The themes Ebenezer Elliott wrote about
Ebenezer Elliott was an English poet, known as the Corn Law rhymer.
Elliott was born at the New Foundry, Masbrough, in the Parish of Rotherham, Yorkshire. His father, (known as "Devil Elliott", for his fiery sermons) was an extreme Calvinist and a strong Radical, and was engaged in the iron trade. His mother suffered from poor health, and young Ebenezer, although one of a family of eleven children, of whom eight reached mature life, had a solitary and rather morbid childhood. At the age of six he contracted small-pox, which left him "fearfully disfigured and six weeks blind." His health was permanently affected, and he suffered from illness and depression in later life.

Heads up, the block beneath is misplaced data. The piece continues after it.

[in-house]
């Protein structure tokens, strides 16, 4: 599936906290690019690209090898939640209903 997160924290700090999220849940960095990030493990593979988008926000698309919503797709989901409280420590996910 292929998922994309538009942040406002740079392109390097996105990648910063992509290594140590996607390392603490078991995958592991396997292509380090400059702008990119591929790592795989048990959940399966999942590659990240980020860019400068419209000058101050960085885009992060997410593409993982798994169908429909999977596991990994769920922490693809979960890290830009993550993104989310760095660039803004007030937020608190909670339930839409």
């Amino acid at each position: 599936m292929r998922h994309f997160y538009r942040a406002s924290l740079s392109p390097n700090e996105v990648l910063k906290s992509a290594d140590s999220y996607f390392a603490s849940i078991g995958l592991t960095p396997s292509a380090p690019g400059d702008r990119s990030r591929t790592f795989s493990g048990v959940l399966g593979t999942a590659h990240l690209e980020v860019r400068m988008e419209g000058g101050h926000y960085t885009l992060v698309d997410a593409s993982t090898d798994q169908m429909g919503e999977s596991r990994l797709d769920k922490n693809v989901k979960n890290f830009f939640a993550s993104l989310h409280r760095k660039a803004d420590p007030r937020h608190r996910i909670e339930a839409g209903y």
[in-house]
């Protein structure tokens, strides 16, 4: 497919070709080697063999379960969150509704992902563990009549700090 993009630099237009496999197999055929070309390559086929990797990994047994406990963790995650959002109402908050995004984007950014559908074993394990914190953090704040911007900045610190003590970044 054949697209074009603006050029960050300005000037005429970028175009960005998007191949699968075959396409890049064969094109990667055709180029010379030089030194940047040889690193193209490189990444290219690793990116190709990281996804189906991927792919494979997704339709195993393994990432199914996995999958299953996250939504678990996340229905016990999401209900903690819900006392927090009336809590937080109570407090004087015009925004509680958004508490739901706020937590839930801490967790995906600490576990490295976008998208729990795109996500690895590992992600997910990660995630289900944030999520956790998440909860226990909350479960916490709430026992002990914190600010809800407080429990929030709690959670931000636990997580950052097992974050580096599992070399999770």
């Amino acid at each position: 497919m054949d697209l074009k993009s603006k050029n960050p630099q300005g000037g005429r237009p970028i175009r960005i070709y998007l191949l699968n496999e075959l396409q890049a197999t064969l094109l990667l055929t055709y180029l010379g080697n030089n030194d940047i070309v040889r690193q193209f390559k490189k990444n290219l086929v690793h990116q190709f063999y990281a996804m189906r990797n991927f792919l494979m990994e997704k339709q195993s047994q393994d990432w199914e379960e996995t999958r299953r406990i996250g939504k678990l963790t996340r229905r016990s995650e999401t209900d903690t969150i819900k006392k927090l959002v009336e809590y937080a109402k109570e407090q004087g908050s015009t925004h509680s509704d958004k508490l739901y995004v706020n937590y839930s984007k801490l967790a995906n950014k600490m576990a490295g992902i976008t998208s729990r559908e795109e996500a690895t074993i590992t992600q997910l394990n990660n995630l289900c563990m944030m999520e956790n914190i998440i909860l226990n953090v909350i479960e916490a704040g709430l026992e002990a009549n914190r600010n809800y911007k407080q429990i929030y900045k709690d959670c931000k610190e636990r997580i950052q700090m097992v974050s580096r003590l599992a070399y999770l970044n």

He was first educated at a dame school, then attended the Hollis School in Rotherham, where he was ‘taught to write and little more.’, but was generally regarded as a dunce. He hated school, and preferred to play truant, spending his time exploring the countryside around Rotherham, observing the plants and local wildlife. At about fourteen he began to read extensively on his own account, and in his leisure hours he studied botany, collected plants and flowers, and was delighted at the appearance of "a beautiful green snake about a yard long, which on the fine Sabbath mornings about ten o'clock seemed to expect me at the top of Primrose Lane." When he was sixteen he was sent to work at his father's foundry, working for the next seven years with no wages beyond a little pocket money.
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